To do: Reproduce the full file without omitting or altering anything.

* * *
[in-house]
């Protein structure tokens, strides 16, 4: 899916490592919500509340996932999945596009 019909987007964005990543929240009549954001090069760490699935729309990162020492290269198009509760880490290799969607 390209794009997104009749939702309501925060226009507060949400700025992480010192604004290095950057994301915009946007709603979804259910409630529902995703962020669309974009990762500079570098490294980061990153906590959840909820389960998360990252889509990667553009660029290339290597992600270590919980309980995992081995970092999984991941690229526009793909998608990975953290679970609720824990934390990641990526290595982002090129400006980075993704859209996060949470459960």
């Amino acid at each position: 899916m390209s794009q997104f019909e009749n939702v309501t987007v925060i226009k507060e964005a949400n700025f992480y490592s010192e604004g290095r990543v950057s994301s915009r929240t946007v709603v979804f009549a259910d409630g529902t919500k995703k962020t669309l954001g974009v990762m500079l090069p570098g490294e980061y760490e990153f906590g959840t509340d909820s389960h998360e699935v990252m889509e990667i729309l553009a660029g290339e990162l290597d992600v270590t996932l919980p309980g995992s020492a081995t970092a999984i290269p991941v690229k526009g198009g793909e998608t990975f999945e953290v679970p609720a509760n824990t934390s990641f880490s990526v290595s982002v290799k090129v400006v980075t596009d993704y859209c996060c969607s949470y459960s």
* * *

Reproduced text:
[in-house]
């Protein structure tokens, strides 16, 4: 899916490592919500509340996932999945596009 019909987007964005990543929240009549954001090069760490699935729309990162020492290269198009509760880490290799969607 390209794009997104009749939702309501925060226009507060949400700025992480010192604004290095950057994301915009946007709603979804259910409630529902995703962020669309974009990762500079570098490294980061990153906590959840909820389960998360990252889509990667553009660029290339290597992600270590919980309980995992081995970092999984991941690229526009793909998608990975953290679970609720824990934390990641990526290595982002090129400006980075993704859209996060949470459960």
């Amino acid at each position: 899916m390209s794009q997104f019909e009749n939702v309501t987007v925060i226009k507060e964005a949400n700025f992480y490592s010192e604004g290095r990543v950057s994301s915009r929240t946007v709603v979804f009549a259910d409630g529902t919500k995703k962020t669309l954001g974009v990762m500079l090069p570098g490294e980061y760490e990153f906590g959840t509340d909820s389960h998360e699935v990252m889509e990667i729309l553009a660029g290339e990162l290597d992600v270590t996932l919980p309980g995992s020492a081995t970092a999984i290269p991941v690229k526009g198009g793909e998608t990975f999945e953290v679970p609720a509760n824990t934390s990641f880490s990526v290595s982002v290799k090129v400006v980075t596009d993704y859209c996060c969607s949470y459960s």